After Fire Destroys Vermont Covered Bridge, Temporary Span Set to Open

Work is nearly complete on a temporary span connecting the towns of Cornwall and Salisbury

Work is nearly complete on the installation of a temporary bridge to reconnect Cornwall and Salisbury, Vermont, following the destruction of an iconic wooden covered bridge more than three months ago.

On September 10, a giant fireball swallowed the landmark Station Covered Bridge, limiting Swamp Road in Salisbury and Creek Road in Cornwall to only local travel.

The closure was an inconvenience to many drivers who have had to seek detours through Whiting, Leicester, or Middlebury.

By the end of this week, town leaders expect the temporary span to once again enable travel over the Otter Creek at the crossing.

“It's too bad that had happened, but our main goal is to open this road up for the public,” said Hobie Gates of the Vermont Agency of Transportation, who was overseeing the installation of the temporary bridge Tuesday.

Investigators were not able to pinpoint a specific cause of that fire, but they found no evidence of an accelerate, meaning, no evidence the fire was an intentional, criminal act. There was no lightning in the sky or power lines to the bridge, fire officials noted at the time of the blaze.

The 1865 wooden structure over the Otter Creek was largely rebuilt nearly 10 years ago using a federal grant.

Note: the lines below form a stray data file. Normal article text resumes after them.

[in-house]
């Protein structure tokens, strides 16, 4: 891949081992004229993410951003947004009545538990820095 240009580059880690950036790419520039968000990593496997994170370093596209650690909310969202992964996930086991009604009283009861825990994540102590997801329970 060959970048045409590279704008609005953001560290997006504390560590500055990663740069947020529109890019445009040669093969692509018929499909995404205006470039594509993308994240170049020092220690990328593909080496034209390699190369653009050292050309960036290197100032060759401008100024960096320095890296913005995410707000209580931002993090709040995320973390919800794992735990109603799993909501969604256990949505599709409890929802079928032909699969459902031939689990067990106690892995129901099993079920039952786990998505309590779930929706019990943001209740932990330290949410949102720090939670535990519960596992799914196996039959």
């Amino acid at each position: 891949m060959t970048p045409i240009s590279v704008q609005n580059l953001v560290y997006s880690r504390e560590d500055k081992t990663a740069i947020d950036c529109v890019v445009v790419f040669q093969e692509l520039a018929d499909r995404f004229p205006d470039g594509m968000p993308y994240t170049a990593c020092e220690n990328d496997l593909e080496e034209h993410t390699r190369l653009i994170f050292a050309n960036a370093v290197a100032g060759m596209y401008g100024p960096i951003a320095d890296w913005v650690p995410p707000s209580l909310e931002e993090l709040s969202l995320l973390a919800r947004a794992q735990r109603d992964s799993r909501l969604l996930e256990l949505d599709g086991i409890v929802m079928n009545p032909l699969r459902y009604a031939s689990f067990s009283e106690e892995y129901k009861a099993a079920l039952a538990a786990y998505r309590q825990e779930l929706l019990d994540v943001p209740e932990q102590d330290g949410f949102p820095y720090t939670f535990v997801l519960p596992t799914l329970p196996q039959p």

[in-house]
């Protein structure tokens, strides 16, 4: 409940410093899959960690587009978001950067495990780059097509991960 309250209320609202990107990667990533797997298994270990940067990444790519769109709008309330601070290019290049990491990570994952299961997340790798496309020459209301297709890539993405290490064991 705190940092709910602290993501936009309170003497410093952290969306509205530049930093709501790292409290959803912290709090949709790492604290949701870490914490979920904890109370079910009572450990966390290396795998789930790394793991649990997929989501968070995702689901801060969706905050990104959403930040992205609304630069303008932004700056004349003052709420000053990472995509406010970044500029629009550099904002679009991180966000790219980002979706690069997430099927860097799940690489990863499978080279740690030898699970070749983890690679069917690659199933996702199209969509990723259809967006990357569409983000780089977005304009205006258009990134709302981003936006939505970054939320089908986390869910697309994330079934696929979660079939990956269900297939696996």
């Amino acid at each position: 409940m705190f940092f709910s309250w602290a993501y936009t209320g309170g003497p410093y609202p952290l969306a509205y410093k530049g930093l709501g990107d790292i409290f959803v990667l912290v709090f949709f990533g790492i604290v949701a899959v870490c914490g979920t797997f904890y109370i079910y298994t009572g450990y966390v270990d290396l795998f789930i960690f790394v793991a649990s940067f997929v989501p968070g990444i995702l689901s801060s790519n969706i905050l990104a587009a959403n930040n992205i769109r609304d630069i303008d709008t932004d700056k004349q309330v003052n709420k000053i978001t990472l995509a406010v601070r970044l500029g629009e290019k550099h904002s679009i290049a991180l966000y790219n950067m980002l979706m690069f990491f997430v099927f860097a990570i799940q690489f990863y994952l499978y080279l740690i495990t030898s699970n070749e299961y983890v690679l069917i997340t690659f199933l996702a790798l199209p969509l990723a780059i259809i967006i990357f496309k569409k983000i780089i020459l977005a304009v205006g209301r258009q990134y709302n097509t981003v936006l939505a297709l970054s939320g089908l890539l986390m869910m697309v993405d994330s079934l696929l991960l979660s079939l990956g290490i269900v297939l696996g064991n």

According to tallies from covered bridge enthusiasts, Vermont had 107 covered bridges before the fire that destroyed the Station Covered Bridge. The Vermont Department of Tourism & Marketing said that number represents more covered bridges per square mile than any other state in the country.

Ben Marks, the co-chair of the Cornwall Select Board, told necn an insurance settlement helped demolish what little was left of the bridge, and is funding the state’s installation of a temporary one-lane span.

“This bridge is going to be a huge help,” Marks said of the temporary bridge.

Marks said many drivers are excited to soon see their detours come to end, adding the development will buy the towns time to work on a permanent fix.

“At the moment, I'm hearing a lot from people who want to see a covered bridge of the same type put back,” Marks said. “And we'll have to see what budget constraints and grant constraints allow.”

Marks said he expects robust debates on both sides of the Otter Creek about the cost and design of an eventual replacement bridge.

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